“Are you a mother?”
She came up to our table with an armful of roses that she was passing out. It was Mother’s Day and we were out for dinner with my in-laws.
What I wanted to say was, “No. My ovaries died in a too-long abusive relationship, and while we’re at it, let me tell you about my patient I’m currently treating who has suffered eight devastating losses.”
But she meant well, just like every other member of the peanut gallery who doles out intrusive, useless, and frustrating advice, so I just said no and got a rose anyway because my cat is my baby no matter what anyone says.
Everyone would love Mother’s Day to go off as a non-issue- full of flowers, gifts, meals, and gratitude. But the reality is that it’s a minefield for anyone who has lost their mother, has a difficult relationship (or no relationship) with their mother, and especially for those still fighting tooth and nail to become mothers, or grow their families, or have lost their children, or who still bear the trauma of infertility treatments, even if they are now mothers.
Spring brings so much new life and hope. But for the infertility community, it also brings the slog through that first part of May. I see it in clinic year after year. I bring my extra best self to work because there are so many sighs and tears, as well as women needing to feel seen and heard during a time when their suffering is even more marginalized than it already is day in and day out.
Sorry. This post is supposed to be about self-care tips for this time, and I’m getting there, but there’s so much more that moves my heart this time of year, and honestly, this is one of the only places I can put it. Now that I’ve vomited that out, here are some tools to keep you even and grounded on and around Mother’s Day.
STAY OFF SOCIAL MEDIA
If you take nothing else from this post, do yourself this favor. Make a pact with your partner and stuff those apps on a dusty folder in your phone on a screen you rarely view. An occasional social media fast is proven to be good for your mental health and creativity regardless, so on this day of all days, give yourself that much needed break.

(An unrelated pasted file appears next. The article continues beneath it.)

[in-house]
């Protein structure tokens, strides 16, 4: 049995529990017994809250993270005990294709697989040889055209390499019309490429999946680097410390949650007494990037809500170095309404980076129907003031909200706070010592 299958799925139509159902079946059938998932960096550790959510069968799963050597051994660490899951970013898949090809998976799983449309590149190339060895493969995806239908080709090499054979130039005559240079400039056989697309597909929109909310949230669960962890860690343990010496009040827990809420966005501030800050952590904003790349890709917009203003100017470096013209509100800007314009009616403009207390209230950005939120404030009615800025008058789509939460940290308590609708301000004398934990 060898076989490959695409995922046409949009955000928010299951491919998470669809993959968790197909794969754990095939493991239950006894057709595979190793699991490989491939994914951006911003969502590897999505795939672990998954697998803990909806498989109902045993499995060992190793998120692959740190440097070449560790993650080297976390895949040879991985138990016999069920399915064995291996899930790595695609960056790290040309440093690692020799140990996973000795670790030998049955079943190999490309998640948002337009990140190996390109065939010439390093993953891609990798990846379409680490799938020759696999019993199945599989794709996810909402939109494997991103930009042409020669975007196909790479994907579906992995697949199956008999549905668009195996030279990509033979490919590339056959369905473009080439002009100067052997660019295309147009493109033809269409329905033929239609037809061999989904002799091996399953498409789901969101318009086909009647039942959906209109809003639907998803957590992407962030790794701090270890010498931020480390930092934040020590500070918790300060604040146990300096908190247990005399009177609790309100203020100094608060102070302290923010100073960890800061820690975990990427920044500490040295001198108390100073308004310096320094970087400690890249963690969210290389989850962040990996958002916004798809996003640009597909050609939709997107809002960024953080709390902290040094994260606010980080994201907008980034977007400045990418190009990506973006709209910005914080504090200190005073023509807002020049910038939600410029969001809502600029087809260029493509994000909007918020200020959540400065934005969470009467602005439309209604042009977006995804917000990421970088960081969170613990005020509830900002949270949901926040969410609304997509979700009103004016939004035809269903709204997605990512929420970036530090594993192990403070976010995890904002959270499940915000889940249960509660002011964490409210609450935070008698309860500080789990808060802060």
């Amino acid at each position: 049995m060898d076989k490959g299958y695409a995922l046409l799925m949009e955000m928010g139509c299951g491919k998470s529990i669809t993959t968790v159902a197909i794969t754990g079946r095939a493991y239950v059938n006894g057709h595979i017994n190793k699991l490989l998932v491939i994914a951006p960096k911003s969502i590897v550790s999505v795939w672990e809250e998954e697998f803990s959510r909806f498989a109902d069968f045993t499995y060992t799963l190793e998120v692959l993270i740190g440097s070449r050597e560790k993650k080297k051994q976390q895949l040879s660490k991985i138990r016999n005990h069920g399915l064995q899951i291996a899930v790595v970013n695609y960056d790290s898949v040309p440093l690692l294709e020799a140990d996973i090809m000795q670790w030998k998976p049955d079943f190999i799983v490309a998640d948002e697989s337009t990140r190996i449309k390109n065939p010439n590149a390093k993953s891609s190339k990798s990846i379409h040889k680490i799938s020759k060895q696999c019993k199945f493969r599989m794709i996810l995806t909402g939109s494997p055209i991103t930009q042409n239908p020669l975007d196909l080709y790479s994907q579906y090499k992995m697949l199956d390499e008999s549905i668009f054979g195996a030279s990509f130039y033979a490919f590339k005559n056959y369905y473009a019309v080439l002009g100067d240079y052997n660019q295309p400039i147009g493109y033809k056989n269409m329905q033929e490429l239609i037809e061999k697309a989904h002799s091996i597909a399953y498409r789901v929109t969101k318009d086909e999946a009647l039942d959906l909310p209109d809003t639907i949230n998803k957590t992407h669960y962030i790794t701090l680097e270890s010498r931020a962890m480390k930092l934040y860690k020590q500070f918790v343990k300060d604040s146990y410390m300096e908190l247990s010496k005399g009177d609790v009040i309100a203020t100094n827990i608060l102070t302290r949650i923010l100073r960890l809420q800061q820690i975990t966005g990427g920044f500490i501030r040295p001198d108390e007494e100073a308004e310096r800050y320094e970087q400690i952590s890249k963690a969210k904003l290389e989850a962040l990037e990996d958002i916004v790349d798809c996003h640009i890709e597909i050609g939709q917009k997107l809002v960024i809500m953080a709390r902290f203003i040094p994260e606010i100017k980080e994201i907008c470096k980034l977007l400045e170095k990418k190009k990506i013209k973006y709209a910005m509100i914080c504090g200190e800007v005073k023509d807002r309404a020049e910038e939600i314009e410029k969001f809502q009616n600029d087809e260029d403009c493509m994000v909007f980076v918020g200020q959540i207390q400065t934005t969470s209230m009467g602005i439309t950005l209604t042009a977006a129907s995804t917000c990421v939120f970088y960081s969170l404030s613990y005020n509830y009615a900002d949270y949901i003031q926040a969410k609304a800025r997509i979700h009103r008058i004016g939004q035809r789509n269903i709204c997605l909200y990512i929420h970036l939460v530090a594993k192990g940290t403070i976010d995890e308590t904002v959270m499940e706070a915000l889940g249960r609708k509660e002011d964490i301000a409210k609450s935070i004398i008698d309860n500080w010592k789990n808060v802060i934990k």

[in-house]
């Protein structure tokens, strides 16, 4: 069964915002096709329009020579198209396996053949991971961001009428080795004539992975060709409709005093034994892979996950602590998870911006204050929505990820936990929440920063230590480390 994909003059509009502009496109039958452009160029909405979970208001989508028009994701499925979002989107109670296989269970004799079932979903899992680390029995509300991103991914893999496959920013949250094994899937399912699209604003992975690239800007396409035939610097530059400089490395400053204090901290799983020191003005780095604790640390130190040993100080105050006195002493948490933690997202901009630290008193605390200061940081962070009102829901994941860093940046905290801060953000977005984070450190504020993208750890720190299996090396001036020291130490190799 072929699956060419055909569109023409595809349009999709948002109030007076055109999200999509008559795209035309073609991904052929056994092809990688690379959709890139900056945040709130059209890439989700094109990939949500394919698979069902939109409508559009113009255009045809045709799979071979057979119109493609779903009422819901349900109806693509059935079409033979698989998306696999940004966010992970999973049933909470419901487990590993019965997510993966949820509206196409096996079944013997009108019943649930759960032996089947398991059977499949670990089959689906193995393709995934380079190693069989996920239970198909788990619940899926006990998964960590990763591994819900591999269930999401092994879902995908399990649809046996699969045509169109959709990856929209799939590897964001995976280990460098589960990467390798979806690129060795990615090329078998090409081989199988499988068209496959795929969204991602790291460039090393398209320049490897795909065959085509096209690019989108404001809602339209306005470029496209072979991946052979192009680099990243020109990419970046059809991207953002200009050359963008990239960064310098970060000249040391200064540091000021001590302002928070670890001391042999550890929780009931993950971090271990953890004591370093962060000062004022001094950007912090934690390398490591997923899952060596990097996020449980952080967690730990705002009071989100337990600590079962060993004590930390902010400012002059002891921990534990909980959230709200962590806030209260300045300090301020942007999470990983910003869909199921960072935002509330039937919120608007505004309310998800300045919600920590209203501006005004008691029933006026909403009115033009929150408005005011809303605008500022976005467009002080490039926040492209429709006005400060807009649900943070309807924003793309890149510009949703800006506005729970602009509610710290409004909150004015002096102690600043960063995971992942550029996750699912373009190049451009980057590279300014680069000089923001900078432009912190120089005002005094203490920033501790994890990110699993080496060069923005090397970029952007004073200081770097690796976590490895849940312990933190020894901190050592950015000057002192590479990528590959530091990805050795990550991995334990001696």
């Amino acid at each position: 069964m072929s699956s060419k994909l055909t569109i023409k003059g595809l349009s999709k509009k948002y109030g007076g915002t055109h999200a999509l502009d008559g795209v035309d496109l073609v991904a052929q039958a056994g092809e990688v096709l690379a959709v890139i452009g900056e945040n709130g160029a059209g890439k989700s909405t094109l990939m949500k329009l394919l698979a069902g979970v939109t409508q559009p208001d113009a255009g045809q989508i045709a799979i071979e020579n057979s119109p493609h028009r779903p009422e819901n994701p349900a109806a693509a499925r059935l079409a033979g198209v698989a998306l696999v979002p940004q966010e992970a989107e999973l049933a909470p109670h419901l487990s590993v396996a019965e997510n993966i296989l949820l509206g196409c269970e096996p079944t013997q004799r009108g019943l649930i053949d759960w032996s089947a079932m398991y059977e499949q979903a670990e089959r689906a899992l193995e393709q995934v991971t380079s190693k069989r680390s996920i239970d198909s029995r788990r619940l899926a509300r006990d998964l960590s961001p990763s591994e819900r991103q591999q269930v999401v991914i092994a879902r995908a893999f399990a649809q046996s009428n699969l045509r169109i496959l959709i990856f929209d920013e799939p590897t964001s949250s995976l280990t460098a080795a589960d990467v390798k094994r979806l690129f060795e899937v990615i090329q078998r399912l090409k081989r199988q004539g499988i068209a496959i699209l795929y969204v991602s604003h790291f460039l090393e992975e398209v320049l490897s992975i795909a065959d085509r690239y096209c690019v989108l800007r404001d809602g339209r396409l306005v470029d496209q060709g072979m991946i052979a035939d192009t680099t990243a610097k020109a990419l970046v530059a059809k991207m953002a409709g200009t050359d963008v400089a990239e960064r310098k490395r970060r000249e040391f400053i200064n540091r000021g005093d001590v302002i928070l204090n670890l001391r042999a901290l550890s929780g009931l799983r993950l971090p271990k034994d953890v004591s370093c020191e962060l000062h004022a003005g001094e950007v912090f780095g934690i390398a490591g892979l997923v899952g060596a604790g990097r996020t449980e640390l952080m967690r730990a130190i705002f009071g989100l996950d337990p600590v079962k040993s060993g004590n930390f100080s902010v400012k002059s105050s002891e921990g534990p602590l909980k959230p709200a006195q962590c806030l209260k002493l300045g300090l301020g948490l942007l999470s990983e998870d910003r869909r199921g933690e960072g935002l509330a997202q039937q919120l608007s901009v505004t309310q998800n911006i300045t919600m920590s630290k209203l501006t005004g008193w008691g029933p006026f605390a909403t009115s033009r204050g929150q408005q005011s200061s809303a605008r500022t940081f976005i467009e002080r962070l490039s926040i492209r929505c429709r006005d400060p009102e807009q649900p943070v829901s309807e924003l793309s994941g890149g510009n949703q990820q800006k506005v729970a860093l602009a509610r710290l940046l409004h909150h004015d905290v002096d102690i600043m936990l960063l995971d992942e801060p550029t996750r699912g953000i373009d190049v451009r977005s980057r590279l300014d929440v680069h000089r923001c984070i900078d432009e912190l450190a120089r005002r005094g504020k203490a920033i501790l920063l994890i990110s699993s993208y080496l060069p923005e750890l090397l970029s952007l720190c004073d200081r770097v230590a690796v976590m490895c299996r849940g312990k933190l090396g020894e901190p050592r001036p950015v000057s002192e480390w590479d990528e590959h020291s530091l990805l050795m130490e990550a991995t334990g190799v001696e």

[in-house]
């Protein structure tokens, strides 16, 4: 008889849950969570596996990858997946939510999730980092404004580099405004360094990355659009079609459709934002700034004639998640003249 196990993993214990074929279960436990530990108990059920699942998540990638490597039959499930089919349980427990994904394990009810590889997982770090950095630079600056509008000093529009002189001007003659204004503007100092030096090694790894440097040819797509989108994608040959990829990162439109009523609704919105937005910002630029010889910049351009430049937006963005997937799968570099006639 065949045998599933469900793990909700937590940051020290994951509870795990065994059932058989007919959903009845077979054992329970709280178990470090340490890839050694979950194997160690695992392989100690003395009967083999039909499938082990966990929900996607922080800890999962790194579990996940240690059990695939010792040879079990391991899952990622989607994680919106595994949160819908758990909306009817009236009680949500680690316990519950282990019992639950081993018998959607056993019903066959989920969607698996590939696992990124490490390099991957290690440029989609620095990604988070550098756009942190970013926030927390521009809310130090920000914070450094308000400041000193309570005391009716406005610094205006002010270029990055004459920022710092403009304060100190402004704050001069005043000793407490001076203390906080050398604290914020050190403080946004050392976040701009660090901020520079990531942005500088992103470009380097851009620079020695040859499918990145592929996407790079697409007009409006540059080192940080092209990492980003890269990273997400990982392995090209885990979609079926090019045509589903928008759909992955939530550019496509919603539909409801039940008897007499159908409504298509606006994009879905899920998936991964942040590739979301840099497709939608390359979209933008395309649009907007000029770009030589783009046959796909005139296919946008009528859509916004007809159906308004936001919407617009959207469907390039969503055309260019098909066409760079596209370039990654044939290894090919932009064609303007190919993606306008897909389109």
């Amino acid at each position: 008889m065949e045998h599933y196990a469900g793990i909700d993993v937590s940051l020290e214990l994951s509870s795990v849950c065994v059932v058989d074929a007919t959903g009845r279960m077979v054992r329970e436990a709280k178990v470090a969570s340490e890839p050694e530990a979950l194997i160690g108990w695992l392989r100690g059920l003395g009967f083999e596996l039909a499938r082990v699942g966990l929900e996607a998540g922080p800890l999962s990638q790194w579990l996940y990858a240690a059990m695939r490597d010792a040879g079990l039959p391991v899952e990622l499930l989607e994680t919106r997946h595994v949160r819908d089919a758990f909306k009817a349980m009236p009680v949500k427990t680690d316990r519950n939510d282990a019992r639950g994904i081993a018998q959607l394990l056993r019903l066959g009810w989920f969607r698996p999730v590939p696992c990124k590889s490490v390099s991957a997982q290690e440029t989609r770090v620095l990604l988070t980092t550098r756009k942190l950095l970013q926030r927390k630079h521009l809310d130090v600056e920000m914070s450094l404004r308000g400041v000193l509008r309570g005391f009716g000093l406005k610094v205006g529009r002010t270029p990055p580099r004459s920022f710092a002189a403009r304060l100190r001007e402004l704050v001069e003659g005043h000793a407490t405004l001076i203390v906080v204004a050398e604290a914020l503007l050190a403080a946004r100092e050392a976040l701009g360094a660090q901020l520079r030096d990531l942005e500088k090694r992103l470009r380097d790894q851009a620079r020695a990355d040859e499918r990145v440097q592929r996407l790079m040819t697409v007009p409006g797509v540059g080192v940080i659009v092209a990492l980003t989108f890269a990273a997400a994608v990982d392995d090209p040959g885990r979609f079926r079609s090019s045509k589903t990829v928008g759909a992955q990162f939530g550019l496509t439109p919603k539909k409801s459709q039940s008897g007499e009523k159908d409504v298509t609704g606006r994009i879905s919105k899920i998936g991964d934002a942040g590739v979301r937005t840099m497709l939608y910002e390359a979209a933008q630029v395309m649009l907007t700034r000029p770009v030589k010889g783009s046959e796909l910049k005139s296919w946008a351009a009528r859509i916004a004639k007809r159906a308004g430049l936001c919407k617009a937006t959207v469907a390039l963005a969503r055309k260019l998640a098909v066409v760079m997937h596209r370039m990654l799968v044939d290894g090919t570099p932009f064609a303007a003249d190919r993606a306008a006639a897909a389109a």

MAKE A PLAN
Either with your partner or just for yourself if you are TTC on your own. Make a day of it, go for a hike in a green space, watch a funny movie, cook or bake something you’ve never made before. Armed with a plan to have fun that you’ve written out, you’ll be less likely to wander into social media land. Here in St. Paul, the most awesome plant sale takes place every year on Mother’s Day weekend, so on the day, my phone is inside and I’m out gardening, nurturing my soul.
CALL IT A SPA DAY
Take a long, hot bath loaded with Epsom salts full of nerve-calming magnesium. Throw in a few drops of lavender and ylang ylang essential oil, breathe in deep, and see if you don’t just find that you have a few less fucks to give.
You had to know I was going to say this. It’s the cornerstone of everything I do. Whether it’s on your own, with an app, or one of my courses, start your day by creating a palace in your heart and mind where you are safe and grounded.
One of the best pieces of advice my boss and mentor ever gave me for accomplishing things in difficult times was “it doesn’t have to be pretty; it just has to get done”. While most of us don’t have the luxury of avoiding Mother’s Day completely, taking a few simple steps to guard your heart will help you sail through it with as few heaving waves as possible.
Holding you all so close. ♥️